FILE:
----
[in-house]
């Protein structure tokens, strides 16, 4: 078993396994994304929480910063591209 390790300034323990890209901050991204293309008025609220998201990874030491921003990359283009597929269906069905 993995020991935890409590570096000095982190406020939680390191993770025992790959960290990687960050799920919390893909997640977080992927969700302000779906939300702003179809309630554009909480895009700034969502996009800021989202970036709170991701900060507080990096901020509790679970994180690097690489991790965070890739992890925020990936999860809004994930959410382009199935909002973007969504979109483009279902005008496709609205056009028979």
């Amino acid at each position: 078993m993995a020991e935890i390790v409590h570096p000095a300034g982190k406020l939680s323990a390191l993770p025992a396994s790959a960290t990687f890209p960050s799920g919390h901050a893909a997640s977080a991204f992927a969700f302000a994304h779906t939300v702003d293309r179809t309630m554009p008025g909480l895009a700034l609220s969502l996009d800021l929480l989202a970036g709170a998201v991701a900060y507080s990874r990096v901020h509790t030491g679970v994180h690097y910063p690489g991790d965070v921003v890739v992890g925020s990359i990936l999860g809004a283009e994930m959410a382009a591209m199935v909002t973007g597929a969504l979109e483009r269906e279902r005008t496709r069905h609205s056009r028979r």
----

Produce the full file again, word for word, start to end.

[in-house]
């Protein structure tokens, strides 16, 4: 078993396994994304929480910063591209 390790300034323990890209901050991204293309008025609220998201990874030491921003990359283009597929269906069905 993995020991935890409590570096000095982190406020939680390191993770025992790959960290990687960050799920919390893909997640977080992927969700302000779906939300702003179809309630554009909480895009700034969502996009800021989202970036709170991701900060507080990096901020509790679970994180690097690489991790965070890739992890925020990936999860809004994930959410382009199935909002973007969504979109483009279902005008496709609205056009028979």
């Amino acid at each position: 078993m993995a020991e935890i390790v409590h570096p000095a300034g982190k406020l939680s323990a390191l993770p025992a396994s790959a960290t990687f890209p960050s799920g919390h901050a893909a997640s977080a991204f992927a969700f302000a994304h779906t939300v702003d293309r179809t309630m554009p008025g909480l895009a700034l609220s969502l996009d800021l929480l989202a970036g709170a998201v991701a900060y507080s990874r990096v901020h509790t030491g679970v994180h690097y910063p690489g991790d965070v921003v890739v992890g925020s990359i990936l999860g809004a283009e994930m959410a382009a591209m199935v909002t973007g597929a969504l979109e483009r269906e279902r005008t496709r069905h609205s056009r028979r």